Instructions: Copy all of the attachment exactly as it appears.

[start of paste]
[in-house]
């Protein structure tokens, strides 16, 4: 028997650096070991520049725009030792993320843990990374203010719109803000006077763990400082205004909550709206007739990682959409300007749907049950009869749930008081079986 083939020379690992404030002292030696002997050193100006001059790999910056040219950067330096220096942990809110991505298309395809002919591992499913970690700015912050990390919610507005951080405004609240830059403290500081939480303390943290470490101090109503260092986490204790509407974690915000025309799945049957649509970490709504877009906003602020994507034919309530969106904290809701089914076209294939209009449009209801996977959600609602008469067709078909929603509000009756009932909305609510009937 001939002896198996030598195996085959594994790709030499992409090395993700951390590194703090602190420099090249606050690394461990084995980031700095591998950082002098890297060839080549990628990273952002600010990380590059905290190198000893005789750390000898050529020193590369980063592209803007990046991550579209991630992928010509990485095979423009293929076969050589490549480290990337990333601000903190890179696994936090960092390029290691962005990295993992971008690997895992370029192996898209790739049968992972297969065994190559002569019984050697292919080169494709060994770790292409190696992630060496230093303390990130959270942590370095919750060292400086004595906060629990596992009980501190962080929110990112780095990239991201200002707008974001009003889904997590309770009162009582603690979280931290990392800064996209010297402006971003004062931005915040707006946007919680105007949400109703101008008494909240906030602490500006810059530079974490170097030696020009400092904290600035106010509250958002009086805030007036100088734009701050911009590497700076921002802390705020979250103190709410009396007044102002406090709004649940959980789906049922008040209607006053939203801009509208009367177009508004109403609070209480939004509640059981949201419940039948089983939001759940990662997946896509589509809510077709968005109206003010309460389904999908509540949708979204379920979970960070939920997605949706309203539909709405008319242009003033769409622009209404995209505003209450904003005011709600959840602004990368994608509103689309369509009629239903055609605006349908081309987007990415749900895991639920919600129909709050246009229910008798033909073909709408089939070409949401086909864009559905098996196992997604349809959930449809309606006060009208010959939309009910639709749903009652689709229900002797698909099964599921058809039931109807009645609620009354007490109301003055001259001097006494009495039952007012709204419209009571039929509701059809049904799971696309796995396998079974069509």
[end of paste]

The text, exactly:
[in-house]
């Protein structure tokens, strides 16, 4: 028997650096070991520049725009030792993320843990990374203010719109803000006077763990400082205004909550709206007739990682959409300007749907049950009869749930008081079986 083939020379690992404030002292030696002997050193100006001059790999910056040219950067330096220096942990809110991505298309395809002919591992499913970690700015912050990390919610507005951080405004609240830059403290500081939480303390943290470490101090109503260092986490204790509407974690915000025309799945049957649509970490709504877009906003602020994507034919309530969106904290809701089914076209294939209009449009209801996977959600609602008469067709078909929603509000009756009932909305609510009937 001939002896198996030598195996085959594994790709030499992409090395993700951390590194703090602190420099090249606050690394461990084995980031700095591998950082002098890297060839080549990628990273952002600010990380590059905290190198000893005789750390000898050529020193590369980063592209803007990046991550579209991630992928010509990485095979423009293929076969050589490549480290990337990333601000903190890179696994936090960092390029290691962005990295993992971008690997895992370029192996898209790739049968992972297969065994190559002569019984050697292919080169494709060994770790292409190696992630060496230093303390990130959270942590370095919750060292400086004595906060629990596992009980501190962080929110990112780095990239991201200002707008974001009003889904997590309770009162009582603690979280931290990392800064996209010297402006971003004062931005915040707006946007919680105007949400109703101008008494909240906030602490500006810059530079974490170097030696020009400092904290600035106010509250958002009086805030007036100088734009701050911009590497700076921002802390705020979250103190709410009396007044102002406090709004649940959980789906049922008040209607006053939203801009509208009367177009508004109403609070209480939004509640059981949201419940039948089983939001759940990662997946896509589509809510077709968005109206003010309460389904999908509540949708979204379920979970960070939920997605949706309203539909709405008319242009003033769409622009209404995209505003209450904003005011709600959840602004990368994608509103689309369509009629239903055609605006349908081309987007990415749900895991639920919600129909709050246009229910008798033909073909709408089939070409949401086909864009559905098996196992997604349809959930449809309606006060009208010959939309009910639709749903009652689709229900002797698909099964599921058809039931109807009645609620009354007490109301003055001259001097006494009495039952007012709204419209009571039929509701059809049904799971696309796995396998079974069509």